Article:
Conecuh County child welfare workers may have been overzealous in removing children
from their families and sometimes placed more than the allowable number of children in foster homes
, officials said Friday, a week after foster parents were accused of trying to kill a boy.
In just a few days, officials said, investigators have discovered that some of the county's 13 homes
approved for foster care have hosted more than six children at a time — the limit under DHR rules. Some parents used corporal punishment, discipline contrary to agreements they signed, according to investigators with knowledge of the state probe.
A Press-Register comparison of surrounding counties, meanwhile, shows that Conecuh County, with some 13,000 residents, has 30 children in foster care, while neighboring counties with more than double their population have fewer — one has only three.
According to DHR pay schedules, foster parents receive $432.50
per month for a child up to 2 years old. For a child 3 to 5, the payment jumps to $445.50
per month. Foster parents get $456.50 for 6- to 12-year-olds, and $468.50
for 13- to 18-year-olds.
The rules are not always hard and fast. Spear said the limit of six children in a home can be raised if there are siblings who are placed together
. He said there were four children in the Sims home when the boy, who was there with his two siblings, was injured.
All foster children have been removed from the Sims home and the Simses remained in jail Friday in lieu of $1.5 million bail each.
Police responded to the Simses' home May 11 to find the boy barely breathing with a faint pulse. He arrived at a Pensacola hospital later in cardiac arrest
and suffering from a severe head injury
that doctors said could not have been a simple accident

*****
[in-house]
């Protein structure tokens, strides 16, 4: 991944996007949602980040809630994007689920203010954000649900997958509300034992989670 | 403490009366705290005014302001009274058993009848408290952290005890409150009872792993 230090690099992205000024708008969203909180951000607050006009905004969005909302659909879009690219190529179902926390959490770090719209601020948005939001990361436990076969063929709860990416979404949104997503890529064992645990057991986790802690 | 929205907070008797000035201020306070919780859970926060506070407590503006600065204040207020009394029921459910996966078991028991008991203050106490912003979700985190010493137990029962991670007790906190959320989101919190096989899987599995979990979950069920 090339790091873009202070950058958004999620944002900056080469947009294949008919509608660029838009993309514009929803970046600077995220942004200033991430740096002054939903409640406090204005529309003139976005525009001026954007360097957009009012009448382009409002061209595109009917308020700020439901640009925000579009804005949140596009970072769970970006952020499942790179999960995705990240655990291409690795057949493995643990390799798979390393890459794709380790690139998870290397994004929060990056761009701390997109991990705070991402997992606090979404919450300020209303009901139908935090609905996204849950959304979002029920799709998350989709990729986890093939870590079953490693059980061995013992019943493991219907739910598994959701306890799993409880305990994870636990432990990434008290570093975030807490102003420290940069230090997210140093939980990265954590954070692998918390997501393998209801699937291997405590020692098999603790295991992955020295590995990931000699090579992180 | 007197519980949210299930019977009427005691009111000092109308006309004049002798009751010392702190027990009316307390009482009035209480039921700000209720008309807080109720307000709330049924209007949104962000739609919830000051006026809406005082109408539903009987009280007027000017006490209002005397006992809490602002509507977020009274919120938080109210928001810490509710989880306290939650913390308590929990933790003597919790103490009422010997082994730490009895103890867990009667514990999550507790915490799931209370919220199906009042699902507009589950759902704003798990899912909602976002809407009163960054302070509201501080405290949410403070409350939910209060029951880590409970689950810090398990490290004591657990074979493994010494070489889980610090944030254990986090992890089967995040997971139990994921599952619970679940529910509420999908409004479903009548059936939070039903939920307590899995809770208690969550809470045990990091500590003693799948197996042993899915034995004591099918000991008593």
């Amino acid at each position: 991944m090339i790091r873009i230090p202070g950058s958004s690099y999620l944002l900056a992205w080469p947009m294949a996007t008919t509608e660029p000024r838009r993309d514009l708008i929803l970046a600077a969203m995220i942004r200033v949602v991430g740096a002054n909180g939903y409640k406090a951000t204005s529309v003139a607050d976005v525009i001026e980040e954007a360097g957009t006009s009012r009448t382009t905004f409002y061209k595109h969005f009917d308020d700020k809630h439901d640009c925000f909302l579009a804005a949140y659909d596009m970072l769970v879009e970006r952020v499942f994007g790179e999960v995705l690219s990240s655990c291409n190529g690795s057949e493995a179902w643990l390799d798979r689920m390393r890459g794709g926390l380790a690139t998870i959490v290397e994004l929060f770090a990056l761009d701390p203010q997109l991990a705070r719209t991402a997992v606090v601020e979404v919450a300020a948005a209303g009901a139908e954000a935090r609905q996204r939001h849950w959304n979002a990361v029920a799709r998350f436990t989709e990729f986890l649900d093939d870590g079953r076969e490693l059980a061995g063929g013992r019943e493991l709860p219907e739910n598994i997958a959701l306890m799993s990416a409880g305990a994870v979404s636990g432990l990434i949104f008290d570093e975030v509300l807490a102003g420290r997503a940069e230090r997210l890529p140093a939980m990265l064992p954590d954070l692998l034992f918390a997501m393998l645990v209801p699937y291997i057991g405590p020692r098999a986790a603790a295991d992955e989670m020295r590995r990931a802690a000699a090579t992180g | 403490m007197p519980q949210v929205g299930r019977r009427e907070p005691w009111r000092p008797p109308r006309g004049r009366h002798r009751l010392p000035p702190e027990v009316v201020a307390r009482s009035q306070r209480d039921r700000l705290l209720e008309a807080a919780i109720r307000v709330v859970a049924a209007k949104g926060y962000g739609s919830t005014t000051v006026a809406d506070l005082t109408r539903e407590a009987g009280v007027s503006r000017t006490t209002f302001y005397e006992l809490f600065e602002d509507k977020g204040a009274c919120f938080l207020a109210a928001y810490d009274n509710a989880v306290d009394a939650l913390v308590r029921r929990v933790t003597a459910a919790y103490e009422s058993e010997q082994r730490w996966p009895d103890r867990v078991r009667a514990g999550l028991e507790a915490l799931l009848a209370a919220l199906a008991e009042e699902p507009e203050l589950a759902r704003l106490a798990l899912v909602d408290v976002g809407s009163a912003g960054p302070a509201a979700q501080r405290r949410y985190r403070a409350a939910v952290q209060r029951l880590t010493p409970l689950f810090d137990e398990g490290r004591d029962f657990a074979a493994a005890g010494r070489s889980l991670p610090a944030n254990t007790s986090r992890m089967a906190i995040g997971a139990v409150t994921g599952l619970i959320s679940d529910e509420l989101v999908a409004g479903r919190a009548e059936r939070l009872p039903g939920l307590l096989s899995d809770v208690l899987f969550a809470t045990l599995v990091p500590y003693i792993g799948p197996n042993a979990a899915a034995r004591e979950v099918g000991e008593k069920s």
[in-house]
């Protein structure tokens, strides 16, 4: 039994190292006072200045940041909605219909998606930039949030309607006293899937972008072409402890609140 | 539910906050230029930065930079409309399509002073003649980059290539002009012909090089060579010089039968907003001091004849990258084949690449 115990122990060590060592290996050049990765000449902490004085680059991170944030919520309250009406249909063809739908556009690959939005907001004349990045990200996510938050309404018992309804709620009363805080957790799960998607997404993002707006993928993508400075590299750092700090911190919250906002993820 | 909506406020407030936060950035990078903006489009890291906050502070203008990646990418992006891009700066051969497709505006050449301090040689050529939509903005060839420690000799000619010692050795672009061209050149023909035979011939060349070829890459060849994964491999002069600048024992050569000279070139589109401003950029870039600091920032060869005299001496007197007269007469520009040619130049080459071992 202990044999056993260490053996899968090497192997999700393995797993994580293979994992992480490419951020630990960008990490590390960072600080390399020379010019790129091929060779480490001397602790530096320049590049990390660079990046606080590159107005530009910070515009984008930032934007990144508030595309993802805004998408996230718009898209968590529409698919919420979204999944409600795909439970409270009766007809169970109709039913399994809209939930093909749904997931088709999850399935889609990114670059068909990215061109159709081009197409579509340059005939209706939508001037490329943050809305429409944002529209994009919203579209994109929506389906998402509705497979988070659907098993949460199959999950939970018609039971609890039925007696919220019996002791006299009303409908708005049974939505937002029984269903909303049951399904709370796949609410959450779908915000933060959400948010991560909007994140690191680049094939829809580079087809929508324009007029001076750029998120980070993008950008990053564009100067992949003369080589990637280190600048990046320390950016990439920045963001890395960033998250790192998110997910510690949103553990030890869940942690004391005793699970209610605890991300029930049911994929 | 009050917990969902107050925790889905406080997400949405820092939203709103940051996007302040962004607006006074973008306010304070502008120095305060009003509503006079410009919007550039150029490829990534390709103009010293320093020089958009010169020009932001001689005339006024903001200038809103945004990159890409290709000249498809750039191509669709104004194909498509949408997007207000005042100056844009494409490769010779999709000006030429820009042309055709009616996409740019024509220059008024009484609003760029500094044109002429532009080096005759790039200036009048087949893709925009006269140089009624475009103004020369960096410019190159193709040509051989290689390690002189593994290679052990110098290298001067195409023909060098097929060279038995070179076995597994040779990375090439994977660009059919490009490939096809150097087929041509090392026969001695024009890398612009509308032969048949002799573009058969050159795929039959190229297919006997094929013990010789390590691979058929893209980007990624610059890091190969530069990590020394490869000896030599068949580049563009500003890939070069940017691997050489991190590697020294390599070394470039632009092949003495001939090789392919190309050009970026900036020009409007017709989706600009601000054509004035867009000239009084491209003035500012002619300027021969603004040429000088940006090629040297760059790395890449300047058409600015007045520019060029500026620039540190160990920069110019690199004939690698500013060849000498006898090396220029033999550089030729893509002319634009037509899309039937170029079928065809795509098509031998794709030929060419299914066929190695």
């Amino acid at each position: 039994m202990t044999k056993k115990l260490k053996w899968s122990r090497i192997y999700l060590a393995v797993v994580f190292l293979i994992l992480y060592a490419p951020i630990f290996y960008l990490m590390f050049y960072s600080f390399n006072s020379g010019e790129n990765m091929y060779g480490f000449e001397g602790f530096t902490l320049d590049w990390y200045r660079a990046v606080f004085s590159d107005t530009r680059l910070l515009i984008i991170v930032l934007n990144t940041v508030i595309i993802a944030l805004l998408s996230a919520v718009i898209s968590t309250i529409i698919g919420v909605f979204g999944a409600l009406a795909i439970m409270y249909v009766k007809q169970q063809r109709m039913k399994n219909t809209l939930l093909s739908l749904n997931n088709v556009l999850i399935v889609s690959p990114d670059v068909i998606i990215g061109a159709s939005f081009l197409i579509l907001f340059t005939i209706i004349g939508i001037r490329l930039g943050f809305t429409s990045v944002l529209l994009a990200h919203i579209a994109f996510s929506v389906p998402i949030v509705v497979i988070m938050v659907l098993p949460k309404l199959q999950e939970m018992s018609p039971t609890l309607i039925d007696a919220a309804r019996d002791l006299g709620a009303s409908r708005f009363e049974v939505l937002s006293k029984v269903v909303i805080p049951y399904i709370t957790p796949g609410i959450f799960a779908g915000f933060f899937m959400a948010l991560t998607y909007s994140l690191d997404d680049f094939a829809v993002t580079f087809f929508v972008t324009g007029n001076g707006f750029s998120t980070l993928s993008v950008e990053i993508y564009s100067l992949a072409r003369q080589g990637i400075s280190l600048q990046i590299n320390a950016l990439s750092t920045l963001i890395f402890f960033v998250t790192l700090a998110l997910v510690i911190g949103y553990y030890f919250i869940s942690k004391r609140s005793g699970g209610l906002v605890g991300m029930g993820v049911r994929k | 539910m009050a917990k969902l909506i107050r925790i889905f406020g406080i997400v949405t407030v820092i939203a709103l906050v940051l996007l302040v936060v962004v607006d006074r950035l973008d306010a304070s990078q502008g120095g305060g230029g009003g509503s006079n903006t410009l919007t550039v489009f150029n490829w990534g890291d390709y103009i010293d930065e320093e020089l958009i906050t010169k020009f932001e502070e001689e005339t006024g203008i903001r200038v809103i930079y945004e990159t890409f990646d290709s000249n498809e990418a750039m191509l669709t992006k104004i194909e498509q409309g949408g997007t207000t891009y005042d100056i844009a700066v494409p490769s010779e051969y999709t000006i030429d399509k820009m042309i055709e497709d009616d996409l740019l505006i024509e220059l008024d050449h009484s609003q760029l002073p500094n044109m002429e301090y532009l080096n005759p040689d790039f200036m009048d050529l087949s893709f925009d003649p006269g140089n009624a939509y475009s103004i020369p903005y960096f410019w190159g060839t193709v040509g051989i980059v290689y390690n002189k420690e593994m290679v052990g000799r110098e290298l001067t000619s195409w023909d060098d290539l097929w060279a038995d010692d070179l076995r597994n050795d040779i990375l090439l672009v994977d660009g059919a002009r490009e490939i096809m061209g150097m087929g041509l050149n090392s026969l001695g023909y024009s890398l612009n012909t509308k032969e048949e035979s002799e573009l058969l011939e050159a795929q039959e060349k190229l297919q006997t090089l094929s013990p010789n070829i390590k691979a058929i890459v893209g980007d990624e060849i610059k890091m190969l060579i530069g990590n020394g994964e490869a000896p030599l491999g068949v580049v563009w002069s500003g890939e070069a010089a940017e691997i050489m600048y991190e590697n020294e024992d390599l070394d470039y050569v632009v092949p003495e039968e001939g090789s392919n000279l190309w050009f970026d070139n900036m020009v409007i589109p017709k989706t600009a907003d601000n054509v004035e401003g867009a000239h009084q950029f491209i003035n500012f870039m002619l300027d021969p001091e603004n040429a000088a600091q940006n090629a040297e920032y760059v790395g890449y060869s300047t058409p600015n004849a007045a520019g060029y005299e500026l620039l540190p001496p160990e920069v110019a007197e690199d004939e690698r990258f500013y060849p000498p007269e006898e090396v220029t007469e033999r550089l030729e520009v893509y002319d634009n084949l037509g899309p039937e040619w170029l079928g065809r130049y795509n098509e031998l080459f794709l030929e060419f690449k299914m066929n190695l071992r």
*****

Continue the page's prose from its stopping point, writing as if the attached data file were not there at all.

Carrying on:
, Chapman has said. He also was severely dehydrated and likely had not eaten in days
, officials said.
On Friday, investigators said the boy was breathing on his own at Sacred Heart Hospital in Pensacola. He can open his eyes, but is not responsive to sound, touch or other stimuli. He has a feeding tube.
Authorities said the boy's parents were unable to care for their children because of drug abuse. Their father died of a drug overdose weeks after the children were taken. Their mother has been in drug rehab.
Relatives of the injured boy maintain he would still be healthy and safe if he and his siblings had been left in their great-grandparents' home. Leslie Prince of North Carolina identified herself in a telephone interview as the boy's grandmother.
Prince said there were domestic problems between the children's parents, but "they were safe in my ex-husband's mother's home. I put in for the children in February, but they said it would take three months to finalize."
Prince said she never received a response to her request from DHR.
Spear confirmed that out-of-state relatives had been seeking to get the three siblings, with documents in process since April. In-state relatives applied in May, days after the boy was injured.